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Snow, ice, brutal cold to linger in Midwest

Grand Rapids bypass near Kentwood, Michigan on Tuesday, January 29, 2019. Photo: James Coffelt

Another piece of the polar vortex containing life-threatening cold air has been spreading across the Great Lakes states. Record low temperatures are possible in many towns, as well as some major metropolitan areas. It’s some of the coldest air in a generation for the region.

This morning (Tuesday) in Grand Forks, North Dakota, the low was 25 degrees below zero. This isn’t a record, but wind gusts of 44 mph produced a nasty wind chill of 61 below zero which could happen again tomorrow morning, as well as across northern Minnesota. Wind chills early tomorrow in Chicago are expected to be in the 40s below zero.

It’s so cold that Governors Gretchen Whitner and Tony Evers have declared states of emergency for Michigan and Wisconsin, respectively. Minneapolis public schools are closed today and Wednesday.

The weather is disrupting air travel with more cancellations possible. On Monday, at Mitchell International Airport (ICAO code: MKE) in Milwaukee, the weather grounded airplanes trying to take off. More than 1,200 flights were canceled on Monday at Chicago’s O’Hare International Airport (ICAO code: ORD) because of the cold and six inches of snow, and public schools there will be closed on Wednesday. Right now the forecast low for Chicago for tomorrow morning is 21 below zero, which would break the daily record of 15 below set on January 30, 1966.

Ground transportation won’t be any easier. There’s also a great deal of snow on the ground across the Midwest, much of it blowing around or freezing onto roads, increasing the odds for wrecks. Drivers need to allow for delays because of traffic, and any or all of the following: fuel gelling in untreated diesel; brake failures; and aging batteries with low CCA values not cranking. Check the latest winter weather alerts from the National Weather Service (NWS) on this interactive map, and check chain laws here for the latest updates on winter driving.

The extreme arctic air will stick around much of the week, with temperatures for many areas staying below zero 24/7 until Friday afternoon. This will create a demand for reefer trailers in the Midwest markets during the next few days, along with possible increases in reefer tender rejection rates. Beverages, soups, canned vegetables, water and many other types of loads that could possibly freeze will need extra protection while in route for delivery.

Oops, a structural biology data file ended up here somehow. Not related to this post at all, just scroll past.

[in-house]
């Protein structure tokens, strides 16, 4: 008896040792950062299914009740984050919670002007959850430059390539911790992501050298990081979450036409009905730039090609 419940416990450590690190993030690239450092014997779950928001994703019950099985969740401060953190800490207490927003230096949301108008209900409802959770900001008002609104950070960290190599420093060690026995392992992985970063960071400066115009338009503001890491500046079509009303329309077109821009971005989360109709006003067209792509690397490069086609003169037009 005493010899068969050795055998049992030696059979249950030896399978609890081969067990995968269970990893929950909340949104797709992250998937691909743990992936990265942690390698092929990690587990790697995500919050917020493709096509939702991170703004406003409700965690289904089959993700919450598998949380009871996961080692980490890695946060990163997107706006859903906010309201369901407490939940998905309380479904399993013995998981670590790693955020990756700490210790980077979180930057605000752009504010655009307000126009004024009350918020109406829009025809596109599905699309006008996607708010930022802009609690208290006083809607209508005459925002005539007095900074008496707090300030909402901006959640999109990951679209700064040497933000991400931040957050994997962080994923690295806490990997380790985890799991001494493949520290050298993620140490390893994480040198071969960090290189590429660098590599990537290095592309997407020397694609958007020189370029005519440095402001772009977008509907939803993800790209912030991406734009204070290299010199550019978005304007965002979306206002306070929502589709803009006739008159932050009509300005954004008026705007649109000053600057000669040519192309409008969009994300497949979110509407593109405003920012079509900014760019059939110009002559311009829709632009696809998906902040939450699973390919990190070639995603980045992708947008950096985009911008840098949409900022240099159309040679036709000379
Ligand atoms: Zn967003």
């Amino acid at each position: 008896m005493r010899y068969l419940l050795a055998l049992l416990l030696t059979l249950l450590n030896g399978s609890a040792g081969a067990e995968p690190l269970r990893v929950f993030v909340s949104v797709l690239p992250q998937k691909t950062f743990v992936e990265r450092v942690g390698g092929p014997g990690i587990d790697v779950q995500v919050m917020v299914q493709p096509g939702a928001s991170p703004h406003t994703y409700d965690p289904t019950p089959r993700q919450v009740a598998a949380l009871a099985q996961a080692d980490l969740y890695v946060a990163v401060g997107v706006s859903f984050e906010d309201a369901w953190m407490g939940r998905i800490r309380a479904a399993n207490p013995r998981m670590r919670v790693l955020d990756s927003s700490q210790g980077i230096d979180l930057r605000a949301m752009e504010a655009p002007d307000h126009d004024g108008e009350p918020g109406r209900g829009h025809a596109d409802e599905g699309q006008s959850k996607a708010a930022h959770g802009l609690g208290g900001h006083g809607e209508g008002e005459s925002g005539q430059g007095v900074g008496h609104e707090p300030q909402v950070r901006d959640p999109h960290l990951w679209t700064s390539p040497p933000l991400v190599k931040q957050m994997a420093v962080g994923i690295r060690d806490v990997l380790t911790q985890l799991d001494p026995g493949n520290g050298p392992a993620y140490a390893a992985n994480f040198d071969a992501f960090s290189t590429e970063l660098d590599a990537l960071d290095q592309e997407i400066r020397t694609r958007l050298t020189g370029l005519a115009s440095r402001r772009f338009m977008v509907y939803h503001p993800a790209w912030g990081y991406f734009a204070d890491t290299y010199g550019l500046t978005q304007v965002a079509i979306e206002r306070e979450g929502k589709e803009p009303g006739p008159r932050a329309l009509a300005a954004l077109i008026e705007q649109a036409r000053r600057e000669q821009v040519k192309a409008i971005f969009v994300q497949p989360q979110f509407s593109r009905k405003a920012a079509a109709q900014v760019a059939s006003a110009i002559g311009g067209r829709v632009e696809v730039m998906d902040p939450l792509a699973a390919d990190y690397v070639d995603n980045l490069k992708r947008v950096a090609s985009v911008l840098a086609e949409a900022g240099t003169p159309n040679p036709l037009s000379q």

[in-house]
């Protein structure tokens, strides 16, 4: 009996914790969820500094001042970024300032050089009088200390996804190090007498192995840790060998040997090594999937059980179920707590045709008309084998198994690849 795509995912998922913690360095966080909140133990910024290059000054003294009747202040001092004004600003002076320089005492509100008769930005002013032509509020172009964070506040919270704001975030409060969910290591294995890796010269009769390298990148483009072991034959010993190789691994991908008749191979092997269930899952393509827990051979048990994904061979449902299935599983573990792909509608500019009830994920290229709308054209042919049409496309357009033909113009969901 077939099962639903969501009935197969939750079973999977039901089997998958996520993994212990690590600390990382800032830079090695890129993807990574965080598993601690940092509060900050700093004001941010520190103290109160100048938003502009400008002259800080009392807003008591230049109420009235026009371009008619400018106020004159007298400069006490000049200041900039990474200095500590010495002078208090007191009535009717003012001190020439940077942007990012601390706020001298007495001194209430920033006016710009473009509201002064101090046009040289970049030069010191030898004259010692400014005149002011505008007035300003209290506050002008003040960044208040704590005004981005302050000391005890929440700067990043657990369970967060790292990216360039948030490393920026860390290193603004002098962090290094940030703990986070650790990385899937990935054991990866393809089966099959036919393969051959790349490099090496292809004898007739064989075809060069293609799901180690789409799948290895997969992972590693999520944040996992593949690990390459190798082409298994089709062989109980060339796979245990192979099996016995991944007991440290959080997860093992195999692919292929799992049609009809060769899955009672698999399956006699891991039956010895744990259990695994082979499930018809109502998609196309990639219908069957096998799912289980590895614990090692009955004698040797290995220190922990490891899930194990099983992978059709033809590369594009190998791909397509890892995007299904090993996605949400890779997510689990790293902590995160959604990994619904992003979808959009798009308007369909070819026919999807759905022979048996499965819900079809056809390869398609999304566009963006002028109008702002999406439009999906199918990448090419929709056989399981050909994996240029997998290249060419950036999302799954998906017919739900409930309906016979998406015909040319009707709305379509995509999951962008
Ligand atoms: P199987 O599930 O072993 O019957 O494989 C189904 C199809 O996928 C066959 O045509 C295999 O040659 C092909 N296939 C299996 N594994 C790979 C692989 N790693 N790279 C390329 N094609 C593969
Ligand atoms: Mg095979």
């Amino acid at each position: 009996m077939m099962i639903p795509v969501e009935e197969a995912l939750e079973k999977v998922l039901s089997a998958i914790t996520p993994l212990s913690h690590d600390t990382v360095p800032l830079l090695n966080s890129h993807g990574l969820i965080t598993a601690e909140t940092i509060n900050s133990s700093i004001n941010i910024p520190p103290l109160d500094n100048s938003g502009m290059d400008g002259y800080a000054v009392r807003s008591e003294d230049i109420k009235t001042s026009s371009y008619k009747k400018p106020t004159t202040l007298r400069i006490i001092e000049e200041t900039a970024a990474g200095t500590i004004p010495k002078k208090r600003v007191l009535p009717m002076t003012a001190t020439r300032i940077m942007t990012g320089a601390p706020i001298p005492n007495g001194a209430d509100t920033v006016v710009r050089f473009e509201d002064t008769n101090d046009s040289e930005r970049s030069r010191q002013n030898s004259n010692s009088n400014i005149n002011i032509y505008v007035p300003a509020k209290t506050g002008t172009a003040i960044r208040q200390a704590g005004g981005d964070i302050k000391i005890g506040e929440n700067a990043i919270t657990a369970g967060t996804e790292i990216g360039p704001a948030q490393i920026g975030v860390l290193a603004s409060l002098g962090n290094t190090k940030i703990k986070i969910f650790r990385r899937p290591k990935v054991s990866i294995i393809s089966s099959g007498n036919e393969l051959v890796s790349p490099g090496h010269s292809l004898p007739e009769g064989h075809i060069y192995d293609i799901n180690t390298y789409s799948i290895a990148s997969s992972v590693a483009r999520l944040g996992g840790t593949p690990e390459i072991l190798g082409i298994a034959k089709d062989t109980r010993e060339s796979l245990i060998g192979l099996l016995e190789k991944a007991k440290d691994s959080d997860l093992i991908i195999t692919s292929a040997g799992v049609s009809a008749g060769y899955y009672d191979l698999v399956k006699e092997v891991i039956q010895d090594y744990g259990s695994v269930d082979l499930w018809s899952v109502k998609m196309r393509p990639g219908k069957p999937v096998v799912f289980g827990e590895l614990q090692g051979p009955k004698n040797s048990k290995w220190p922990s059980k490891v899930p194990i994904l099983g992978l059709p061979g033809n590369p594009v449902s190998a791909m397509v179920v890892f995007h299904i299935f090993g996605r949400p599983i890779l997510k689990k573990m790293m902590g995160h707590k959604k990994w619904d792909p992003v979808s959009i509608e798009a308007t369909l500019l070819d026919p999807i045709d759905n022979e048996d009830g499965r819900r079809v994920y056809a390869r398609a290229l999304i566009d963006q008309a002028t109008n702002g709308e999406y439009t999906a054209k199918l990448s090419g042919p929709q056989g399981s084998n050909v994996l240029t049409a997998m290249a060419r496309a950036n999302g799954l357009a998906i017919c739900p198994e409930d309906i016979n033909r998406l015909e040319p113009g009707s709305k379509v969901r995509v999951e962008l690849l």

SONAR Ticker: Reefer Tender Rejection Index - Tuesday radar at 3:00 p.m. EST
SONAR Ticker: Reefer Tender Rejection Index – Tuesday radar at 3:00 p.m. EST

This level of biting cold and wind also puts a lot of stress on the body if you’re not properly dressed in layers, as well as wearing a hat and gloves. Frostbite can set it very quickly – within five minutes in some cases – first attacking exposed extremities like the fingertips, ears and nose. Unfortunately, it can be deadly. Police in Rochester, Minnesota believe the extreme cold is what killed a young man there last weekend, according to a report from WCCO-TV. Truckers: please be prepared, bundle up, and be careful! The least amount of time you are outside in these conditions, the better off you’ll be.

Nick Austin

Nick is a meteorologist with 20 years of forecasting and broadcasting experience. He was nominated for a Midsouth Emmy for his coverage during a 2008 western Tennessee tornado outbreak. He received his Bachelor of Science in Meteorology from Florida State University, as well as a Bachelor of Science in Management from the Georgia Tech. Nick is a member of the American Meteorological Society and National Weather Association. As a member of the weather team at WBBJ-TV in Jackson, Tennessee, Nick was nominated for a Mid-South Emmy for live coverage of a major tornado outbreak in February 2008. As part of the weather team at WRCB-TV in Chattanooga, Tennessee, Nick shared the Chattanooga Times-Free Press Best of the Best award for “Best Weather Team” eight consecutive years.